But eventually 1874 created a chance of their own, with Taylor Kennerley testing Thatcham goalkeeper Chris Rackley with a shot that required a smart save to push the ball over the bar.
That sparked a period of 1874 pressure, and there were furious claims for a penalty on 21 minutes when Scott McGowan appeared to be fouled in the area, but the referee waved play on.
As the half wore on, Thatcham began to exert pressure on the 1874 goal once more, and after efforts from Babs Jarra and Tom Moran were blocked, midfielder Lewis Brownhill – brother of Ashton Athletic’s Joel Brownhill – tested Hall in the 1874 goal with a fine volley that the keeper dealt with well.
The pace of the game and the number of chances created in the second half both dropped, perhaps not surprisingly after a frantic first half, although Thatcham were ahead in terms of territory and possession.
But 1874 always looked a threat on the break, and Sam Hind tested Thatcham keeper Brackley with a well struck shot 20 minutes from time, which was parried to safety.
However, with no further scoring, the tie ended delicately poised, and the teams now meet up again next Saturday at Wincham Park in the second leg.
Two first half goals gave Stockton Town the advantage in the battle for a place at Wembley as they beat Ebac Northern League First Division rivals Marske United in the first leg of their semi-final.
Jamie Owens headed in Max Craggs’ free-kick after 12 minutes, and Fred Woodhouse scored Stockton’s second just before the break.
Marske were dominant in possession, but created very few clearcut opportunities, with Liam O’Sullivan missing their best chance from eight-yards out midway through the second half.
Both teams had to compete in cold and blustery conditions throughout, and a severe snow storm at the end of the first-half led to some speculation as to whether the game would continue.
The weather relented slightly in the second half, and Stockton, playing as the visitors despite the match being played at their Bishopton Road West ground, defended solidly to take a solid lead into the second leg next week.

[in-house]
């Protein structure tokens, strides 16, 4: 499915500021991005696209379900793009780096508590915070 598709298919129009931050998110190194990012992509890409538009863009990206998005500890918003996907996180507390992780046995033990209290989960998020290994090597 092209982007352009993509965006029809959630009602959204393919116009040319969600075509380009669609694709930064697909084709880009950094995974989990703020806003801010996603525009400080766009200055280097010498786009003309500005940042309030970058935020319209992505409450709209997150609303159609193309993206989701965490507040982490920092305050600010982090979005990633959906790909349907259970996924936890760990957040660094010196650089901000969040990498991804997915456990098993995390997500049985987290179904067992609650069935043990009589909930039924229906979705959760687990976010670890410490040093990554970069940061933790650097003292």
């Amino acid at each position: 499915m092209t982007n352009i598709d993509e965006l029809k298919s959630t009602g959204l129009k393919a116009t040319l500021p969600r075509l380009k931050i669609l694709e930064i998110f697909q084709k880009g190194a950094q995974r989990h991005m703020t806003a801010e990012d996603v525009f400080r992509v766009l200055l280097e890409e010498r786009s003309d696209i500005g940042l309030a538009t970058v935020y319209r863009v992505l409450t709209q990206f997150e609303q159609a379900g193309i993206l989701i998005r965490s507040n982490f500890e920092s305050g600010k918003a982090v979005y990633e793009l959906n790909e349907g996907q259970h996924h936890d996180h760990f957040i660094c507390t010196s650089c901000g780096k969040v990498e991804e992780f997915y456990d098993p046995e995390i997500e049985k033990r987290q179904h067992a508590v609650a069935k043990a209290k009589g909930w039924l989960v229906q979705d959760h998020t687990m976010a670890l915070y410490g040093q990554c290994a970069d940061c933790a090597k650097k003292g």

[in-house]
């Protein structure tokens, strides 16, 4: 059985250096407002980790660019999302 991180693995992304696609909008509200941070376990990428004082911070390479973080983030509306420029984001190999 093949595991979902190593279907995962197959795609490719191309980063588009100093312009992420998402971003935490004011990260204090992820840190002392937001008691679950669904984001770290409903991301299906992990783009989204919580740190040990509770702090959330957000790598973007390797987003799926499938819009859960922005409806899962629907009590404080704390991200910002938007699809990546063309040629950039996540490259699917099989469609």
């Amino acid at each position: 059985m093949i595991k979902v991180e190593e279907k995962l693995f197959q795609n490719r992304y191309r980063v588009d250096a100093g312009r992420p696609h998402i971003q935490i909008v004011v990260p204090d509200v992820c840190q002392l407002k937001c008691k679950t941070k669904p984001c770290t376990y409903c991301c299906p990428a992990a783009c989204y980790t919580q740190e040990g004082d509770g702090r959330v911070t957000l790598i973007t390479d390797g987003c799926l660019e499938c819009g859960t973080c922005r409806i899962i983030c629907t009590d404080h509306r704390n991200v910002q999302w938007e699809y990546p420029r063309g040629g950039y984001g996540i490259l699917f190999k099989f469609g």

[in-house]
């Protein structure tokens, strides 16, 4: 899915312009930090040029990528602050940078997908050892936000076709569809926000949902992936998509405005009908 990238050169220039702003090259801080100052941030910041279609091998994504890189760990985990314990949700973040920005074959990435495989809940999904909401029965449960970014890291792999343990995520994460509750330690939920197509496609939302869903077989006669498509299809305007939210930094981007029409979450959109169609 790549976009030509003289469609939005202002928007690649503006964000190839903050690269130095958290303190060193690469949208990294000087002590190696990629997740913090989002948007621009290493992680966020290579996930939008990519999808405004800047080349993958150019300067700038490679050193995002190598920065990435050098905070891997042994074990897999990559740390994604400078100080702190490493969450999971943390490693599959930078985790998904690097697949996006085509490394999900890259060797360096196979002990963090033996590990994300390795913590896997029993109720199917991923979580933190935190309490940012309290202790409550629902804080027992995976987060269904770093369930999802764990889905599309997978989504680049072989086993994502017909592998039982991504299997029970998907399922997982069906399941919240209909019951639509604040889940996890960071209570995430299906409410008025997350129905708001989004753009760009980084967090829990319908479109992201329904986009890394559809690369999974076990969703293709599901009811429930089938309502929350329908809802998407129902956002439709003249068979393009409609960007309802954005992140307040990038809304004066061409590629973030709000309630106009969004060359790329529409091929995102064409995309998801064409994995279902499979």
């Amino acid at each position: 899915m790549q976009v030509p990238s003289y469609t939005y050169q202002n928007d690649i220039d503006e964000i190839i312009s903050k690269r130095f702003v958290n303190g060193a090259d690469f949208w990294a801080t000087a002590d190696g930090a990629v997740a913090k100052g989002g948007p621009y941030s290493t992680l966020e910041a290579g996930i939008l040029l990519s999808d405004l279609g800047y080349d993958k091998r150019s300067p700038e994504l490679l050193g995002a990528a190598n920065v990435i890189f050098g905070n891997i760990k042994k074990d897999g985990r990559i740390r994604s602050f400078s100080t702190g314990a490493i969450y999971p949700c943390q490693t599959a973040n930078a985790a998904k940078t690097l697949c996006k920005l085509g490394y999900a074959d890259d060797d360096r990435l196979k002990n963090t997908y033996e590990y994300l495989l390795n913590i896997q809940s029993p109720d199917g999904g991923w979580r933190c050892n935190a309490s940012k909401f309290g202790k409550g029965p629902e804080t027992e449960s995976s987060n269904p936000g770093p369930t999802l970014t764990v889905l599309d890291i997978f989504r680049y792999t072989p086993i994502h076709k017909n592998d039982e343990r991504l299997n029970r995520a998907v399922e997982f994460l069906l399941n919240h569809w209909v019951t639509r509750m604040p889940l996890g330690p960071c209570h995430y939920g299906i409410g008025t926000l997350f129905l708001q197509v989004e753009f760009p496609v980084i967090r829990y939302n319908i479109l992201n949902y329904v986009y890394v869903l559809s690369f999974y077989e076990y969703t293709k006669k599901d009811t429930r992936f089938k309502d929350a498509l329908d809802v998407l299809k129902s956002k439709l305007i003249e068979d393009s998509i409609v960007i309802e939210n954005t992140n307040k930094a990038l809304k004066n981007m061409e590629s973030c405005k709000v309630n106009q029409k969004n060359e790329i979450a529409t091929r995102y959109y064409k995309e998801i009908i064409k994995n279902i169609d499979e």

The reality of competing for the chance to play in one of the world’s most famous stadiums was evident early on, with both sides slow to shed their nerves.
But when Craggs lifted in a free-kick after a foul on Kevin Hayes, Owens timed his jump to perfection to convert the first real chance of the game.
Marske tried to take advantage of a Stockton side that was sitting deep throughout the half, and, despite hitting the post from a throw in, they didn’t do enough to test Michael Arthur.
Midfielder Chay Liddle found himself in a good position on the edge of the Stockton box, but couldn’t connect cleanly, and it was further sloppy play at the back by Liam O’Sullivan that let Craggs square to Woodhouse for Stockton’s second.
Ground staff had their work cut out during the interval to make the 4G pitch visible after heavy snow at the end of the half.
The football was as frustrating as the weather for Marske supporters. O’Sullivan couldn’t get a clean strike on a volley from eight yards out, and despite multiple corners – including six in 10 minutes – and balls into the box, the home side failed to pull a goal back.
Stockton occasionally threatened on the break, but remained resolute behind the ball, and took a somewhat surprising advantage into next week’s second leg.
(Ian Templeman & Ray Simpson)